Tableau Prep is less seamless with large datasets (above a few million rows) and complex flows (above several dozen steps). Not only does it load for longer, but also any change and every selection can take from tens of seconds up to minutes. In complex scenarios, it can even break the flow, which will demand dividing it into several flows and using one output as an input in the next flow. The above makes Tableau Prep not a great fit for a project that may develop into a larger, more permanent solution.
It is easy to ask, “What about Excel? It is also great in ad hoc tasks.” For that, we’ll have a separate post that will describe the flaws of Excel, which is not a database.
Tableau Prep includes an option to rename the tools and add comments that provide basic documentation for the flow. Although limited to 200 characters, if used correctly, these comments can often be sufficient to understand the flow and troubleshoot it if necessary:
Above: Example of comments and descriptions within Tableau Prep
A positive note is that Tableau Prep contains integrations that allow us to add R and Python into the flow. These add many powerful options. Unfortunately, it all ends with a limited amount of outputs (.hyper, .csv and seven server connections), as well as a pricey add-on that will allow us to schedule flows, paid for every single user on our server (see this article for more details on Tableau Catalog). There is a possibility to schedule those flows locally—you can follow this guide, however, this method has its own imperfections.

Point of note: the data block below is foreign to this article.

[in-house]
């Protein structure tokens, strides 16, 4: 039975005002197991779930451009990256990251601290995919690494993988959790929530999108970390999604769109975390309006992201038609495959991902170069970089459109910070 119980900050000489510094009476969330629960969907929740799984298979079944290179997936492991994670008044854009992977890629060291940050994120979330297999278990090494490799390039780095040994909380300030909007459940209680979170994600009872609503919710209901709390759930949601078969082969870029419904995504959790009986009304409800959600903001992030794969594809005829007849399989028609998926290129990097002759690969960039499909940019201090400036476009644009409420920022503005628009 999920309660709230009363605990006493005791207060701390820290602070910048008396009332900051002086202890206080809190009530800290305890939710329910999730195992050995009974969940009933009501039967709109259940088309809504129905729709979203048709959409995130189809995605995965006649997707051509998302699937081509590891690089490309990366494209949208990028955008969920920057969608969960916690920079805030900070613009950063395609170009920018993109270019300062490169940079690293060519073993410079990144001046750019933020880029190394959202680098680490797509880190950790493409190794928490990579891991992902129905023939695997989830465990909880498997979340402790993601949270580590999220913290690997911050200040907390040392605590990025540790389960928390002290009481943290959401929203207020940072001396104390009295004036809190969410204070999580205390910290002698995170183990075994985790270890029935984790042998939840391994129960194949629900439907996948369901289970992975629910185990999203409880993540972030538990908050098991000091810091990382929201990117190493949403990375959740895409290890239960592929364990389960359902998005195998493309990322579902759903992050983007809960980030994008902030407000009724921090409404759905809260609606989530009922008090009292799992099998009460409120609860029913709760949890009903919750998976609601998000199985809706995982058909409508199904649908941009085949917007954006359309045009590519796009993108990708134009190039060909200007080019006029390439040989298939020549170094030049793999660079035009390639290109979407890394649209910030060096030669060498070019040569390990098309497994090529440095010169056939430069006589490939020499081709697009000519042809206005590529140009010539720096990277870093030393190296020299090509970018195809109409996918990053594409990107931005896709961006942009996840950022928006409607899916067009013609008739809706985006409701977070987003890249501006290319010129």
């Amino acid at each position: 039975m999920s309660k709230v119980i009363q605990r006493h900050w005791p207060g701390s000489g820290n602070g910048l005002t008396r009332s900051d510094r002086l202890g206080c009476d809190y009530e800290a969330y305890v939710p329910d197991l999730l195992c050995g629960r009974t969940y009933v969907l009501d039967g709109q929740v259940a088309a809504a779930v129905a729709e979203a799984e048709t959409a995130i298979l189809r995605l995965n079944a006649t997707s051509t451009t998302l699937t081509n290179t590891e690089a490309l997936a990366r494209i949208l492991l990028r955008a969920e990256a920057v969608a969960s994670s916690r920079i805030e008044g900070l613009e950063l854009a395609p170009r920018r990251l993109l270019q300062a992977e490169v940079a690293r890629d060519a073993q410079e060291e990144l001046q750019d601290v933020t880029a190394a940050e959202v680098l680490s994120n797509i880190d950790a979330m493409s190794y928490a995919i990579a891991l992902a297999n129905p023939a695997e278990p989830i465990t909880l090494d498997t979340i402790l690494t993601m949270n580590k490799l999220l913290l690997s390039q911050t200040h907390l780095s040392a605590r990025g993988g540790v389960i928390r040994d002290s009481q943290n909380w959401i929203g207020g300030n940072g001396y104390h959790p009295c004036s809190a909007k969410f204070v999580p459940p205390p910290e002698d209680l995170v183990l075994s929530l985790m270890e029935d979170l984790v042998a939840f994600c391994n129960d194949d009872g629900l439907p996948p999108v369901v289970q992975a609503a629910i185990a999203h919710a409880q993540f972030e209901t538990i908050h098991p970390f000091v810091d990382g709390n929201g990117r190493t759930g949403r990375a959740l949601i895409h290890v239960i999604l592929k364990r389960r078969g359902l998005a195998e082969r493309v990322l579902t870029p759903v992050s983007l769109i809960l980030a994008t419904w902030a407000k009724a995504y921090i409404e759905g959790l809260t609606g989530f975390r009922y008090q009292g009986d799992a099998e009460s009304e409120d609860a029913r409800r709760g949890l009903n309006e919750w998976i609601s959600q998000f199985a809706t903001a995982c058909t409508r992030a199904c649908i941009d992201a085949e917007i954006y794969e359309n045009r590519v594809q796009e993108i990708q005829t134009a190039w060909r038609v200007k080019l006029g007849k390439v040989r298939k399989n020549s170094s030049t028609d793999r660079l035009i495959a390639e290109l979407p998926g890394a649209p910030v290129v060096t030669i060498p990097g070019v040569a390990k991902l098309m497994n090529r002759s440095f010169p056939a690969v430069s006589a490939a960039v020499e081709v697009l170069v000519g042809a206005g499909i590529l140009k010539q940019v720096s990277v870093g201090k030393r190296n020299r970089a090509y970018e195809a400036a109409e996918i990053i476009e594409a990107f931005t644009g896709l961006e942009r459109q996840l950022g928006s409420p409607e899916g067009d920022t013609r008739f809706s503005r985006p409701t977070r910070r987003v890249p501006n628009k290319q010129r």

Tableau Prep is an ETL tool that finds its space in the data stack as an ad hoc tool for data transformation. It is suited for smaller and some medium-size projects. In regard to cost, it is cheap to acquire with Tableau Desktop licenses, but it can be expensive or complex to use for production flows that must be refreshed periodically. It is not ideally suited for larger and more complex projects since it has a low performance and breaks above several dozen transformations.
If you have any questions about this or any other solution, feel free to reach out to me directly via email or LinkedIn. I hope this was a helpful introduction to Tableau Prep and has given you a better understanding of its ideal place in your analytics toolbelt.